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breech

[noun breech; verb breech, brich]
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noun
  1. the lower, rear part of the trunk of the body; buttocks.
  2. the hinder or lower part of anything.
  3. Ordnance. the rear part of the bore of a gun, especially the opening and associated mechanism that permits insertion of a projectile.
  4. Machinery. the end of a block or pulley farthest from the supporting hook or eye.
  5. Nautical. the outside angle of a knee in the frame of a ship.
verb (used with object)
  1. Ordnance. to fit or furnish (a gun) with a breech.
  2. to clothe with breeches.

Origin of breech

before 1000; Middle English breeche, Old English brēc, plural of brōc; cognate with Old Norse brōk, Old High German bruoh
Related formsun·breeched, adjective
Can be confusedbreach breech (see synonym study at breach)
Dictionary.com Unabridged Based on the Random House Unabridged Dictionary, © Random House, Inc. 2018

Examples from the Web for breeched

Historical Examples

  • He became an inexplicable creature; a breeched and booted Sphinx.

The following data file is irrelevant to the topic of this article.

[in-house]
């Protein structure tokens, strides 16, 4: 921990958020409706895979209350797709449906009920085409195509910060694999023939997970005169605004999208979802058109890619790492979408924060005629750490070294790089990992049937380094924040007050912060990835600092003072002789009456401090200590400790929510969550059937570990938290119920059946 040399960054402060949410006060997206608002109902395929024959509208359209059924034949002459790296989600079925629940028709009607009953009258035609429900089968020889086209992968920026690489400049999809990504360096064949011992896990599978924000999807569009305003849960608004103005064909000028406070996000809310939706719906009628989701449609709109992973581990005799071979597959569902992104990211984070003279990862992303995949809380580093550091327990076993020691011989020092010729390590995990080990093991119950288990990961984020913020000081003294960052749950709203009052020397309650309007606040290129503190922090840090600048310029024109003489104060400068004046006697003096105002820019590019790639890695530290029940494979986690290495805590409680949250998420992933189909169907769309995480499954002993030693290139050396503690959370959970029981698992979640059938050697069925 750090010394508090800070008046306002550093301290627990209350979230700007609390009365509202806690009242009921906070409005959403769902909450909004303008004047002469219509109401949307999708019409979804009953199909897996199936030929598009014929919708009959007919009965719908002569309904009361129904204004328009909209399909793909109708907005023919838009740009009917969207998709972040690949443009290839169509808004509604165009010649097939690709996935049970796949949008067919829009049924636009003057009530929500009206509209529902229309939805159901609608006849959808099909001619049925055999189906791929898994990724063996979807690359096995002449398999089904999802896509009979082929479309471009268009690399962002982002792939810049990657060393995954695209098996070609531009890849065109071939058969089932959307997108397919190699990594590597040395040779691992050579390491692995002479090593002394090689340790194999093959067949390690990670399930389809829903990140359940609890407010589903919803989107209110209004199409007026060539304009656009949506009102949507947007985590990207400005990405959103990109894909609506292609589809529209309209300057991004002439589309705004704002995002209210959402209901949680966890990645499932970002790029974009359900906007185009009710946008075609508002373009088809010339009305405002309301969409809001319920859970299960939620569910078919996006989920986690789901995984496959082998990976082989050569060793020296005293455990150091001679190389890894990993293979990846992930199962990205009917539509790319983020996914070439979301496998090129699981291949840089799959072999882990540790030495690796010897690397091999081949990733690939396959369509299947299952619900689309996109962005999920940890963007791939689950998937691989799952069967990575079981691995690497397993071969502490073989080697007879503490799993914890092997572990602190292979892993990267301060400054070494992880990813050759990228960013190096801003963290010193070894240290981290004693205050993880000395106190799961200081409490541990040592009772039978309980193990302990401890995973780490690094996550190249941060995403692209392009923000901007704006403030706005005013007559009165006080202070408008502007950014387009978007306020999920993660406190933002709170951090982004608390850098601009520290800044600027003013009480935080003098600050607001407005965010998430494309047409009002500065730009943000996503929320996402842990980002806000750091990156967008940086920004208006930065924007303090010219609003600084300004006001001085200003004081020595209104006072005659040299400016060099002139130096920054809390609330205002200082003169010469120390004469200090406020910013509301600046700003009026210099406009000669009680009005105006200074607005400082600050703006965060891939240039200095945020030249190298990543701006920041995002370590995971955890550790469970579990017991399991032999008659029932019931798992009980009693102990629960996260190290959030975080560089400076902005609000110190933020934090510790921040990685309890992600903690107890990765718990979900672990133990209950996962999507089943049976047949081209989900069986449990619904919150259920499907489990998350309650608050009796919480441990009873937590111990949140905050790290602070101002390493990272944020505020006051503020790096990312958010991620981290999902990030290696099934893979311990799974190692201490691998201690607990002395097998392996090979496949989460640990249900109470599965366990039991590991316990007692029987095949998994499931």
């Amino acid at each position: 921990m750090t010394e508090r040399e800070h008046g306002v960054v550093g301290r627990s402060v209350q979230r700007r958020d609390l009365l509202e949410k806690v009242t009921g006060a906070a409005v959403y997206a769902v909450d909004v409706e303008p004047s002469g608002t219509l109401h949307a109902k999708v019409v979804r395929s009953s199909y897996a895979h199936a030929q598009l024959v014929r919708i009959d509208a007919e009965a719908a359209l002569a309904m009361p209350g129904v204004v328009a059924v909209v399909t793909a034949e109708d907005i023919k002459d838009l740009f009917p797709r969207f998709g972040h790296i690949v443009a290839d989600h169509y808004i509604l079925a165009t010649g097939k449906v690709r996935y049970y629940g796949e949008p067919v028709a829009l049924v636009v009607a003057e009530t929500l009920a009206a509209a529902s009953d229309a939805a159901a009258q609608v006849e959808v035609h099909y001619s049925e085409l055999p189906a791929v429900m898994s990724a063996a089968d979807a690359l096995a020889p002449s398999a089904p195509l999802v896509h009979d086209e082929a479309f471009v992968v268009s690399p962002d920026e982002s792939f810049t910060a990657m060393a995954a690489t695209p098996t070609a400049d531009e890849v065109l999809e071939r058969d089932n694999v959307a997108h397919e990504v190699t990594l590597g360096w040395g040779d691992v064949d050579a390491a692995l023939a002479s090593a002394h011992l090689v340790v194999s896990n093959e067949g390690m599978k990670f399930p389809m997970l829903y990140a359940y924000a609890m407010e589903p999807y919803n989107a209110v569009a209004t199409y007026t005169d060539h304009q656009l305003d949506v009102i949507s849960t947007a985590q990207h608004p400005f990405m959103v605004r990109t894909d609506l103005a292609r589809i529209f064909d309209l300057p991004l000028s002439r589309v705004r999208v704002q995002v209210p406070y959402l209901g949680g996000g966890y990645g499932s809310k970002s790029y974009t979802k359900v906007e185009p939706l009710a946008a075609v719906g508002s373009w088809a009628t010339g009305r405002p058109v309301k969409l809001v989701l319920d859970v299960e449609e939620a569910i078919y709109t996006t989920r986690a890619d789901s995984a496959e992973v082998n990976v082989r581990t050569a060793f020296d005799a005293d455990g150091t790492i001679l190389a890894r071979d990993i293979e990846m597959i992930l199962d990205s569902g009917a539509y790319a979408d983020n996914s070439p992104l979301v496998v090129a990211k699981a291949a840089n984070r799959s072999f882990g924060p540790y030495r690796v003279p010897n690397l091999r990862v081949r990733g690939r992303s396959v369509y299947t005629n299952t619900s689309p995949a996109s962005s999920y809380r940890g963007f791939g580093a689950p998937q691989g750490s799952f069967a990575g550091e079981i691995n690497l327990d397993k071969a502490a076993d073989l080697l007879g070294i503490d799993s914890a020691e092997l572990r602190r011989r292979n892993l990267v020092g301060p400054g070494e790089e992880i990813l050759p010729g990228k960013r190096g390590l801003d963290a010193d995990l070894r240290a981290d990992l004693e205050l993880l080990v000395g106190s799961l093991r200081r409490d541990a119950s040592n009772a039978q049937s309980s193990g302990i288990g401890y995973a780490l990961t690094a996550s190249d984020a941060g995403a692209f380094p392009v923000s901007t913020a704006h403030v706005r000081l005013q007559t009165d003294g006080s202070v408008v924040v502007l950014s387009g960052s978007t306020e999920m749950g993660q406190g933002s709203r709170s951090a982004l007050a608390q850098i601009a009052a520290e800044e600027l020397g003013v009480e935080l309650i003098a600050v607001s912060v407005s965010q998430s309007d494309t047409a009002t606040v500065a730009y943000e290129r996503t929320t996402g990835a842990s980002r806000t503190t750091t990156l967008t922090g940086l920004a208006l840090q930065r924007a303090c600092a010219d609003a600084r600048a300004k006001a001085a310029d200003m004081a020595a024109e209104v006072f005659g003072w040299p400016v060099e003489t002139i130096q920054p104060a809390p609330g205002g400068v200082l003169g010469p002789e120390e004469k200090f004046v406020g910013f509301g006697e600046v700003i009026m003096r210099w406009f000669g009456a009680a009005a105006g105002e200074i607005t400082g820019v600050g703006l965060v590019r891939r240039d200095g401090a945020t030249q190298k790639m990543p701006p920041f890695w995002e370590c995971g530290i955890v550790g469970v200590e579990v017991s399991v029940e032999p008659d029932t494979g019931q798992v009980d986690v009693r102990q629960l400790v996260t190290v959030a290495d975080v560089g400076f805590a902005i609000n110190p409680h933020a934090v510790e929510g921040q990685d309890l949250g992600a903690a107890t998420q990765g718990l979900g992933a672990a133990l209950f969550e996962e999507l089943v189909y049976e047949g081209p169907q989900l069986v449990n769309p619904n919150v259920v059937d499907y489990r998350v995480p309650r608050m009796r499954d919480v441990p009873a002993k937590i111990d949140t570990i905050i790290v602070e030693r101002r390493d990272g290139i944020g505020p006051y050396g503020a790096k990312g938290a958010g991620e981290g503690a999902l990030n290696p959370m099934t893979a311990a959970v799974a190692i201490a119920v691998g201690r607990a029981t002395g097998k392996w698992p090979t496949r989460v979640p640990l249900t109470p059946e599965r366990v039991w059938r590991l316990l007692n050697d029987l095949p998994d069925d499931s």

Life And Adventures Of Martin Chuzzlewit

    Charles Dickens

  • Any one who is breeched can obtain a licence in our noble country.

  • Times never will change—to what they were when you were breeched—but that's a detail.

    Young Blood

    E. W. Hornung

  • Little Edward was breeched yesterday for good and all, and was whipped into the bargain.

  • I was just the same when I was a boy; began to go to the devil before I was breeched.


British Dictionary definitions for breeched

breech

noun (briːtʃ)
  1. the lower dorsal part of the human trunk; buttocks; rump
  2. the lower part or bottom of somethingthe breech of the bridge
  3. the lower portion of a pulley block, esp the part to which the rope or chain is secured
  4. the part of a firearm behind the barrel or bore
  5. obstetrics short for breech delivery
verb (briːtʃ, brɪtʃ) (tr)
  1. to fit (a gun) with a breech
  2. archaic to clothe in breeches or any other clothing
See also breeches

Word Origin

Old English brēc, plural of brōc leg covering; related to Old Norse brōk, Old High German bruoh

usage

Breech is sometimes wrongly used as a verb where breach is meant: the barrier/agreement was breached (not breeched)
Collins English Dictionary - Complete & Unabridged 2012 Digital Edition © William Collins Sons & Co. Ltd. 1979, 1986 © HarperCollins Publishers 1998, 2000, 2003, 2005, 2006, 2007, 2009, 2012

Word Origin and History for breeched

breech

n.

"back part of a gun or firearm," 1570s, from singular of breeches (q.v.).

Online Etymology Dictionary, © 2010 Douglas Harper

breeched in Medicine

breech

(brēch)
n.
  1. The lower rear portion of the human trunk; the buttocks.
The American Heritage® Stedman's Medical Dictionary Copyright © 2002, 2001, 1995 by Houghton Mifflin Company. Published by Houghton Mifflin Company.